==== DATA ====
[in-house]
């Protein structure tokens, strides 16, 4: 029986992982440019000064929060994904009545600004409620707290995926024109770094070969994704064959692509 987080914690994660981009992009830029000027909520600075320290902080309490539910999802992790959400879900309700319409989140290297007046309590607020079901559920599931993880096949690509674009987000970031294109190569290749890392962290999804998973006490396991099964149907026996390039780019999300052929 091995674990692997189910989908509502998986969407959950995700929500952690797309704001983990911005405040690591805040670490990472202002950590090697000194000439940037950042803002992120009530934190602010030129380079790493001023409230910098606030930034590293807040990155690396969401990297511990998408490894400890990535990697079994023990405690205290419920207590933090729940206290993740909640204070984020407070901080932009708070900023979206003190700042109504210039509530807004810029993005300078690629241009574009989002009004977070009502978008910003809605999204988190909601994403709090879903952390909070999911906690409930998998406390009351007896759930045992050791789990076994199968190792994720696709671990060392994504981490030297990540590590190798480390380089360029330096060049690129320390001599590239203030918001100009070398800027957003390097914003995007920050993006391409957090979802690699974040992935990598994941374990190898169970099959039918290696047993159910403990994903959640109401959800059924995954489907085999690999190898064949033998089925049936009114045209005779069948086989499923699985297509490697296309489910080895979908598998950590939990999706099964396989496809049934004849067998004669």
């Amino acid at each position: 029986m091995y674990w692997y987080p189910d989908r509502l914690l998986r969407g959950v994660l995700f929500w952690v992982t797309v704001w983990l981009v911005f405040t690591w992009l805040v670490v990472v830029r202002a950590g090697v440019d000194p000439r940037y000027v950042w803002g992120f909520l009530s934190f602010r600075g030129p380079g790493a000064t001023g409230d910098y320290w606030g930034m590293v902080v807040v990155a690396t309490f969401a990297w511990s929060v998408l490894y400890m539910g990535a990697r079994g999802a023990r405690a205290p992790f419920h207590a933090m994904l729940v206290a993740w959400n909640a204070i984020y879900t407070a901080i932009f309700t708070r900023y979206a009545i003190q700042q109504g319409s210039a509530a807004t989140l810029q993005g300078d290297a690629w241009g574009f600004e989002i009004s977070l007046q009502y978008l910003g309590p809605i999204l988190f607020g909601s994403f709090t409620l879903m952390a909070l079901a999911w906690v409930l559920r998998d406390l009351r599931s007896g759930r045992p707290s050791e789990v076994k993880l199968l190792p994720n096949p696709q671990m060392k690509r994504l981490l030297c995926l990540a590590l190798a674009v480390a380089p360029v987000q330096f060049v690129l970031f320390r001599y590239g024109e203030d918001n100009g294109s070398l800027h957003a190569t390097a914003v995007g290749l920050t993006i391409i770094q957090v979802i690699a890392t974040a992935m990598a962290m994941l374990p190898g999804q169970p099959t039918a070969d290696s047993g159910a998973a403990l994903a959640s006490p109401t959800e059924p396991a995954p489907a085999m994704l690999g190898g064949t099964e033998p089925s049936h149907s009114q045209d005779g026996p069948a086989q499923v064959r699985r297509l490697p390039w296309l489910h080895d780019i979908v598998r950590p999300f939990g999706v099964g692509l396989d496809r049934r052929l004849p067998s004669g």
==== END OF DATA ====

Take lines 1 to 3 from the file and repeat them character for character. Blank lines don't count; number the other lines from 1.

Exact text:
[in-house]
């Protein structure tokens, strides 16, 4: 029986992982440019000064929060994904009545600004409620707290995926024109770094070969994704064959692509 987080914690994660981009992009830029000027909520600075320290902080309490539910999802992790959400879900309700319409989140290297007046309590607020079901559920599931993880096949690509674009987000970031294109190569290749890392962290999804998973006490396991099964149907026996390039780019999300052929 091995674990692997189910989908509502998986969407959950995700929500952690797309704001983990911005405040690591805040670490990472202002950590090697000194000439940037950042803002992120009530934190602010030129380079790493001023409230910098606030930034590293807040990155690396969401990297511990998408490894400890990535990697079994023990405690205290419920207590933090729940206290993740909640204070984020407070901080932009708070900023979206003190700042109504210039509530807004810029993005300078690629241009574009989002009004977070009502978008910003809605999204988190909601994403709090879903952390909070999911906690409930998998406390009351007896759930045992050791789990076994199968190792994720696709671990060392994504981490030297990540590590190798480390380089360029330096060049690129320390001599590239203030918001100009070398800027957003390097914003995007920050993006391409957090979802690699974040992935990598994941374990190898169970099959039918290696047993159910403990994903959640109401959800059924995954489907085999690999190898064949033998089925049936009114045209005779069948086989499923699985297509490697296309489910080895979908598998950590939990999706099964396989496809049934004849067998004669």
């Amino acid at each position: 029986m091995y674990w692997y987080p189910d989908r509502l914690l998986r969407g959950v994660l995700f929500w952690v992982t797309v704001w983990l981009v911005f405040t690591w992009l805040v670490v990472v830029r202002a950590g090697v440019d000194p000439r940037y000027v950042w803002g992120f909520l009530s934190f602010r600075g030129p380079g790493a000064t001023g409230d910098y320290w606030g930034m590293v902080v807040v990155a690396t309490f969401a990297w511990s929060v998408l490894y400890m539910g990535a990697r079994g999802a023990r405690a205290p992790f419920h207590a933090m994904l729940v206290a993740w959400n909640a204070i984020y879900t407070a901080i932009f309700t708070r900023y979206a009545i003190q700042q109504g319409s210039a509530a807004t989140l810029q993005g300078d290297a690629w241009g574009f600004e989002i009004s977070l007046q009502y978008l910003g309590p809605i999204l988190f607020g909601s994403f709090t409620l879903m952390a909070l079901a999911w906690v409930l559920r998998d406390l009351r599931s007896g759930r045992p707290s050791e789990v076994k993880l199968l190792p994720n096949p696709q671990m060392k690509r994504l981490l030297c995926l990540a590590l190798a674009v480390a380089p360029v987000q330096f060049v690129l970031f320390r001599y590239g024109e203030d918001n100009g294109s070398l800027h957003a190569t390097a914003v995007g290749l920050t993006i391409i770094q957090v979802i690699a890392t974040a992935m990598a962290m994941l374990p190898g999804q169970p099959t039918a070969d290696s047993g159910a998973a403990l994903a959640s006490p109401t959800e059924p396991a995954p489907a085999m994704l690999g190898g064949t099964e033998p089925s049936h149907s009114q045209d005779g026996p069948a086989q499923v064959r699985r297509l490697p390039w296309l489910h080895d780019i979908v598998r950590p999300f939990g999706v099964g692509l396989d496809r049934r052929l004849p067998s004669g």